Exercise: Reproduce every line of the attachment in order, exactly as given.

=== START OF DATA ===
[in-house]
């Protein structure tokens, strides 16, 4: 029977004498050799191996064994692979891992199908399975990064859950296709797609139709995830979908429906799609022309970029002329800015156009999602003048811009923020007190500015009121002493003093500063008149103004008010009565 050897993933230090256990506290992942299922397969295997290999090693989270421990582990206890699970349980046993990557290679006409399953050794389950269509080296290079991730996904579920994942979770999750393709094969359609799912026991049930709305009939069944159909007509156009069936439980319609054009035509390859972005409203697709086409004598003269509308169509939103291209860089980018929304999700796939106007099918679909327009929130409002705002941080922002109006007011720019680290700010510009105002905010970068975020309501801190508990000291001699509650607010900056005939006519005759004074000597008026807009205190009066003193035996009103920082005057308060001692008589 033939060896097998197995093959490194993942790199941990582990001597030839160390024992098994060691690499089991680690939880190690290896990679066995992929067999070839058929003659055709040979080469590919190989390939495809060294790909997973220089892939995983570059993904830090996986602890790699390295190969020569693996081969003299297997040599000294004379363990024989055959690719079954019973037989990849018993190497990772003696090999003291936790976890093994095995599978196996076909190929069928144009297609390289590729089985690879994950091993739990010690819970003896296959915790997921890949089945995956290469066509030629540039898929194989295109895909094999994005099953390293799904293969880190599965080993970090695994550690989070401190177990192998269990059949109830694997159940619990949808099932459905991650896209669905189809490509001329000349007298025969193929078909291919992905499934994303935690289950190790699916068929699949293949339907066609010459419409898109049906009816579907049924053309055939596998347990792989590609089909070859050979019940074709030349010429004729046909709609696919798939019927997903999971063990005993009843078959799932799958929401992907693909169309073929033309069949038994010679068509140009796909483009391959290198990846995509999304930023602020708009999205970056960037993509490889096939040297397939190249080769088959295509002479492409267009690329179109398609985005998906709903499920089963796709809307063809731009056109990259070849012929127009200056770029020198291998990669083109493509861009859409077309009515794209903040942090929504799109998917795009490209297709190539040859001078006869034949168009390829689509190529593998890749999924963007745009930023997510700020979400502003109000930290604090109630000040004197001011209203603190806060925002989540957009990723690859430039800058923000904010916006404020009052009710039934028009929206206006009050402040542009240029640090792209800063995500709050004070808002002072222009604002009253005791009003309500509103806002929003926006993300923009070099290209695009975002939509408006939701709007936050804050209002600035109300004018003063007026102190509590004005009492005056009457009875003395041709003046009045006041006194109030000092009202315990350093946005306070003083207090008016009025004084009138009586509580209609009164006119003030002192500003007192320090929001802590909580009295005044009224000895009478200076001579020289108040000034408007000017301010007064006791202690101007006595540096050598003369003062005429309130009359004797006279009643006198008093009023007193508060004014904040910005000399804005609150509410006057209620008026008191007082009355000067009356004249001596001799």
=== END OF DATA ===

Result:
[in-house]
């Protein structure tokens, strides 16, 4: 029977004498050799191996064994692979891992199908399975990064859950296709797609139709995830979908429906799609022309970029002329800015156009999602003048811009923020007190500015009121002493003093500063008149103004008010009565 050897993933230090256990506290992942299922397969295997290999090693989270421990582990206890699970349980046993990557290679006409399953050794389950269509080296290079991730996904579920994942979770999750393709094969359609799912026991049930709305009939069944159909007509156009069936439980319609054009035509390859972005409203697709086409004598003269509308169509939103291209860089980018929304999700796939106007099918679909327009929130409002705002941080922002109006007011720019680290700010510009105002905010970068975020309501801190508990000291001699509650607010900056005939006519005759004074000597008026807009205190009066003193035996009103920082005057308060001692008589 033939060896097998197995093959490194993942790199941990582990001597030839160390024992098994060691690499089991680690939880190690290896990679066995992929067999070839058929003659055709040979080469590919190989390939495809060294790909997973220089892939995983570059993904830090996986602890790699390295190969020569693996081969003299297997040599000294004379363990024989055959690719079954019973037989990849018993190497990772003696090999003291936790976890093994095995599978196996076909190929069928144009297609390289590729089985690879994950091993739990010690819970003896296959915790997921890949089945995956290469066509030629540039898929194989295109895909094999994005099953390293799904293969880190599965080993970090695994550690989070401190177990192998269990059949109830694997159940619990949808099932459905991650896209669905189809490509001329000349007298025969193929078909291919992905499934994303935690289950190790699916068929699949293949339907066609010459419409898109049906009816579907049924053309055939596998347990792989590609089909070859050979019940074709030349010429004729046909709609696919798939019927997903999971063990005993009843078959799932799958929401992907693909169309073929033309069949038994010679068509140009796909483009391959290198990846995509999304930023602020708009999205970056960037993509490889096939040297397939190249080769088959295509002479492409267009690329179109398609985005998906709903499920089963796709809307063809731009056109990259070849012929127009200056770029020198291998990669083109493509861009859409077309009515794209903040942090929504799109998917795009490209297709190539040859001078006869034949168009390829689509190529593998890749999924963007745009930023997510700020979400502003109000930290604090109630000040004197001011209203603190806060925002989540957009990723690859430039800058923000904010916006404020009052009710039934028009929206206006009050402040542009240029640090792209800063995500709050004070808002002072222009604002009253005791009003309500509103806002929003926006993300923009070099290209695009975002939509408006939701709007936050804050209002600035109300004018003063007026102190509590004005009492005056009457009875003395041709003046009045006041006194109030000092009202315990350093946005306070003083207090008016009025004084009138009586509580209609009164006119003030002192500003007192320090929001802590909580009295005044009224000895009478200076001579020289108040000034408007000017301010007064006791202690101007006595540096050598003369003062005429309130009359004797006279009643006198008093009023007193508060004014904040910005000399804005609150509410006057209620008026008191007082009355000067009356004249001596001799």